TD: I buy some digitally, and would like to buy more. I've just got to shake that Wednesday habit so I can take advantage of the cheaper prices. Then again, my blog's mainly current reviews, so I can't be waiting a month to write about books.I can see the better shops remaining open, the ones that offer something extra -- a great atmosphere, events and discounts. But once digital prices come down, the rest could be in big trouble.
SF: You’ve been blogging about comics since 2007. What changes have you seen in the critical conversation regarding comic books and comic book culture?
TD: The explosion of blogs has helped many people find their voice. It's never boring. Whether it's new comics. Bronze Age titles, Forties ephemera or whatever, someone's blogging about it, and generally the sites are getting better as people learn what works for them. One day I might fancy reading a mainly funny site such as 'Siskoid'sBlog of Geekery,' the next it'll be Colin Smith's incredibly well-thought-out essays at 'Too Busy Thinking About My Comics,' a character-specific blog such as 'Supergirl Comic Box Commentary,' Jacque Nodell's romance site 'SequentialCrush' or another general review site such as 'Comic Per Day Reviews.' A community has arisen as bloggers latch on to their fellows, swapping experiences and recommendations. I'm delighted to be in such gracious company
SF: Why do you devote the majority of your writing to reviewing DC titles?
TD: I admit, it's mainly DC titles these days. The split between DC and Marvel titles used to be more even, but since Marvel became - with rare exceptions - one long 'event' I've lost interest in many titles. Individual creative team visions are constantly sacrificed to the latest 400-part crossover that will change everything, forever, until next month. But I'm reading Daredevil, Avengers Academy, Amazing Spider-Man, Journey Into Mystery and several X-titles. I'd love to be reading more, but at $3.99 for 20 pages [and] a five-minute read in many cases, I'm not wasting my cash. With DC it's easier to latch onto individual titles, and not wind up saying the same thing in every case. As for non-DC and Marvel books, I prefer to read them in trade collections months after their single issue appearances, putting them outside my self-imposed remit.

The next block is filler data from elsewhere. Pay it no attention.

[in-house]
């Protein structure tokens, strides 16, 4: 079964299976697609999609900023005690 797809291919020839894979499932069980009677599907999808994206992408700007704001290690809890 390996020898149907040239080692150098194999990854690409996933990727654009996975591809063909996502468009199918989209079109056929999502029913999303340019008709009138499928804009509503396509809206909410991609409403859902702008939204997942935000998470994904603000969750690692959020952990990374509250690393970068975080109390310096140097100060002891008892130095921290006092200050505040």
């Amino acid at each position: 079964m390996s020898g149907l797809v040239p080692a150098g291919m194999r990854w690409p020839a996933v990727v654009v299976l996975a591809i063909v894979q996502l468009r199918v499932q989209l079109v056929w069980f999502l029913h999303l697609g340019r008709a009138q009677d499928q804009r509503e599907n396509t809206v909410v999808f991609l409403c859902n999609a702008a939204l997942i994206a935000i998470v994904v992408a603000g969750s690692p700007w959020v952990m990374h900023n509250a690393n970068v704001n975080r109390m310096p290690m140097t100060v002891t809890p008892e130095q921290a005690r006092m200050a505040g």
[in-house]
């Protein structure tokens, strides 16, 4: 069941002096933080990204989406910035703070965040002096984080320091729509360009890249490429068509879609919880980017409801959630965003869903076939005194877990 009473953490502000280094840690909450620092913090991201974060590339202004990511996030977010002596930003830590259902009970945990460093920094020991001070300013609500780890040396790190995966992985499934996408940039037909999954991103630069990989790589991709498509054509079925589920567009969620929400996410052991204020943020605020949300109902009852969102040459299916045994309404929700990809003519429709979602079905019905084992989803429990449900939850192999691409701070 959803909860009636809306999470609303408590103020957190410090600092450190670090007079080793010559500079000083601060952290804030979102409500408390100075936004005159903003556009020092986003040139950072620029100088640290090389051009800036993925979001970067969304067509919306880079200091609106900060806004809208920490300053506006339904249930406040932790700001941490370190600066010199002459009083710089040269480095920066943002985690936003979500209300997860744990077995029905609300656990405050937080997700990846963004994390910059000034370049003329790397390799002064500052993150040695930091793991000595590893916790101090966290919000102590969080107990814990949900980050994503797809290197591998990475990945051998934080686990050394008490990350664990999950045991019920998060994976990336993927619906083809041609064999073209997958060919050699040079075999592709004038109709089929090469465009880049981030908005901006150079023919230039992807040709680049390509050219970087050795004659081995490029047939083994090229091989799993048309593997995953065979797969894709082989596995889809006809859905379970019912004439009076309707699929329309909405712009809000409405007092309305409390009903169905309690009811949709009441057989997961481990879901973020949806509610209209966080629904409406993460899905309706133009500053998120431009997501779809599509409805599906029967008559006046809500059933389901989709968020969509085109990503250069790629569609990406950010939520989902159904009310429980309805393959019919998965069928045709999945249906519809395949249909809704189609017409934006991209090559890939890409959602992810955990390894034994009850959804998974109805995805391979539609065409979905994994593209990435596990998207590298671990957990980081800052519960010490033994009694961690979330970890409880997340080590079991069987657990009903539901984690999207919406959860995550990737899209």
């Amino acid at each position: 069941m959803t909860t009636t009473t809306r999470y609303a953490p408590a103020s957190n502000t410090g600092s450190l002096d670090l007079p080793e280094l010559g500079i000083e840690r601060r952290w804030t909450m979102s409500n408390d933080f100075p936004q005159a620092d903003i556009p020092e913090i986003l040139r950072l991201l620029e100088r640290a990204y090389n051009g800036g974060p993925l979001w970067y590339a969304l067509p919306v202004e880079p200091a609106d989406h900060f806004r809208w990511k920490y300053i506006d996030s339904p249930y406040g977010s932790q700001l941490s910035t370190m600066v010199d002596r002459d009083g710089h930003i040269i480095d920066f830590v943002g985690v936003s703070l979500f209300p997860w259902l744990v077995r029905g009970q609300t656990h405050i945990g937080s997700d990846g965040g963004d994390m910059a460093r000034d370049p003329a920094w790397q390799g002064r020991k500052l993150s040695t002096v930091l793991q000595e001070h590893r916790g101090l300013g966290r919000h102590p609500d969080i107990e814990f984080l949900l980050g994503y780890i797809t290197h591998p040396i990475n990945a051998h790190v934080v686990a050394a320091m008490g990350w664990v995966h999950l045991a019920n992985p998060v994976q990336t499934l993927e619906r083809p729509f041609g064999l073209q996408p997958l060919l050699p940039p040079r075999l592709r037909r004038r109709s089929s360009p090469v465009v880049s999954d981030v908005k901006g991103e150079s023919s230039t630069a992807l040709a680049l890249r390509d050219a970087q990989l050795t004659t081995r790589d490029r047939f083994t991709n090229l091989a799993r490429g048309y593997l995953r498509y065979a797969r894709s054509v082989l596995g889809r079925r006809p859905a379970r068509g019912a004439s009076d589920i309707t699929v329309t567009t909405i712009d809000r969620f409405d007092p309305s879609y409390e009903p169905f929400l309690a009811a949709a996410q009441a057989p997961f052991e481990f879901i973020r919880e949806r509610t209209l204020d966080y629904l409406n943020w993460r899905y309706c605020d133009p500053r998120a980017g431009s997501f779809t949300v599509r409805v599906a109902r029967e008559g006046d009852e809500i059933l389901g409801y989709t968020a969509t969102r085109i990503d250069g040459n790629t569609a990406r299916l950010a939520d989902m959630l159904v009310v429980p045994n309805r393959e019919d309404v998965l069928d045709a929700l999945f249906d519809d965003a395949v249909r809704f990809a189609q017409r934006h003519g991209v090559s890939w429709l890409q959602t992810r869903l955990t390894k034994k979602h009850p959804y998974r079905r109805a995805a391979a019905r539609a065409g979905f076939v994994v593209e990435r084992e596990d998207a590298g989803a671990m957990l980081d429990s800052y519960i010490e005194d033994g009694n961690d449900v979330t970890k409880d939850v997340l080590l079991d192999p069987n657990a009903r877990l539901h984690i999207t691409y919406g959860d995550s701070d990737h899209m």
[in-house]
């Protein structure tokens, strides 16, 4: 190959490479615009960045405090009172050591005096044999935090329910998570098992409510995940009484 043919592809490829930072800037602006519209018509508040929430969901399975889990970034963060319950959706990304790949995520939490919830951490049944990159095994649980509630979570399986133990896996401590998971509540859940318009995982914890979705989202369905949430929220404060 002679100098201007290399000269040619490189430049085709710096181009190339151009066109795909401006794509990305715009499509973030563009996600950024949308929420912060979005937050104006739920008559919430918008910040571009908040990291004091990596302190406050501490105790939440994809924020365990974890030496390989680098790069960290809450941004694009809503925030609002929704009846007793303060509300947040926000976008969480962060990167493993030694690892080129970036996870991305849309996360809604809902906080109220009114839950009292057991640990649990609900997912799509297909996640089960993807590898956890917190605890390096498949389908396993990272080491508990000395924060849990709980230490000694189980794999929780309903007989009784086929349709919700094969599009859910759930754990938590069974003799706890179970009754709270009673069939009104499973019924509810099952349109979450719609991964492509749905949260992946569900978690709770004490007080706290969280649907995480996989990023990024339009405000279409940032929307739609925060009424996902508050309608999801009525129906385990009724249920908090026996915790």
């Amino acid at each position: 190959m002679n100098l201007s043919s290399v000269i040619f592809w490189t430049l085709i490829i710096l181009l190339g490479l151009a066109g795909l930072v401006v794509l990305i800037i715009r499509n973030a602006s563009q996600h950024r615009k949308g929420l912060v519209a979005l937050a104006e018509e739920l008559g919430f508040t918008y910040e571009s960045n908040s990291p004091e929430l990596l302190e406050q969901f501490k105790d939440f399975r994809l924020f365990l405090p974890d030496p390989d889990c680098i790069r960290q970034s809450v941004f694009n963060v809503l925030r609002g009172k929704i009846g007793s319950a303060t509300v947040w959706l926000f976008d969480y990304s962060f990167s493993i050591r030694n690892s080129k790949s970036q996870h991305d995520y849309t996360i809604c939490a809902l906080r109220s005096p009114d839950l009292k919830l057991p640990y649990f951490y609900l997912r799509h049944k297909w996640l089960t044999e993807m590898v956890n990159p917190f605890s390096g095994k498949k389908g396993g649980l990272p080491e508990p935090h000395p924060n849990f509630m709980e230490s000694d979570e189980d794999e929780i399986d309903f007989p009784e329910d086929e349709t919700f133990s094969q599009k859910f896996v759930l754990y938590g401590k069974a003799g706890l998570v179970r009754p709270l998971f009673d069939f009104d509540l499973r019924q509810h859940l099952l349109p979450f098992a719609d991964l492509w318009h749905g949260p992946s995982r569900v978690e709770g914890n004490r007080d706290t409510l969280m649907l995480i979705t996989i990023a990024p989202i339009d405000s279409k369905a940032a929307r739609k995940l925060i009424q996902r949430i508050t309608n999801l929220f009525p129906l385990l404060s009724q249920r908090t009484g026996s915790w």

SF: How do you approach reviewing comics? Do you write for an audience or for yourself?
TD: Having been a journalist all my working life, I always assume there's an audience, it's second nature. If I didn't believe someone would be reading I'd never make it to the keyboard. I write for myself, though, in the sense that I find blogging a fun exercise. I love playing with words. And If I get the initial communication pretty much 'right', I'm going to get responses, and that's highly rewarding.
SF: How do you approach writing about the art of a comic book?
TD: There's no tried and tested technique. I simply write down the responses I feel, concentrate on how the comic affects me. My degree is in Film and English Studies and that was basically three years of overthinking to the extent that you can no longer see the entertainment - killing the frog by dissection. I'm no artist, and I'm not a brilliant writer, but I've been devouring comics for decades, I've read books on critical theory, thousands of fanzine articles ... I figure my opinion is as worthwhile as anybody's; and if, by blogging, I can elicit opinions from other readers, so much the better. It's not all gut reaction, though - as well as opinion there's a need for context and some recapping.
SF: Being a DC man, what were your thoughts when the New 52 debuted last September?
TD: Cautious optimism - having lived through Crisis on Infinite Earths, I've seen that a good\ 'kick-up' of the universe can bring brilliant results.
SF: Seven months in, how are you feeling about the New 52?
TD: Less happy - this is a decidedly darker, more violent universe, one that seems aimed at teenage lads who want a bit of sex and violence. The integration of the Wildstorm Universe backstory hasn't thrilled me. And DC's early promises that stories wouldn't be unnaturally extended have proven pish (there's a Scottish word for you!) – [seven issues in] we're still in the opening arcs of many books, There are plenty of titles I think are great, but I can't think of any of those that couldn't have been done pre-Flashpoint. On the other hand, I can think of an awful lot of wonderful stories, concepts and characters that have been lost.
SF: Is there a (favorite?) character that you would like to see get their own DC or Marvel title?
TD: I'd love to see Zatanna return to a monthly solo title, that was a spiffy comic. May I have Kurt Busiek and Tom Grummett's Power Company too? And a proper Defenders title, featuring Valkyrie, Hellcat and Nighthawk?
SF: Do you think the impact that the New 52 had on the comic book industry will still resonate a year from now? How about in five years?
TD: A year or two, probably. Five years? We'll be doing it all over again.
SF: What’s the state of superhero comics? Do ‘superhero’ stories have more/less relevance today? Is there anything left for superhero comics to say?
TD: Superhero comic sales seem a little healthier than they were a year or two back. As for the actual genre, original ideas are thin on the ground but there are some interesting tunes being played on old instruments. As for 'relevance', I'm happy for that idea to take a backseat; working in newspapers, I get the real world all day long. After hours I want escapism via fascinating stories featuring colourful characters with the odd punch thrown in.
For more Martin Gray, visit Too Dangerous for a Girl! or follow him on Twitter @MartGray. This interview was conducted over email.
|Banner courtesy of Gorilla Daze|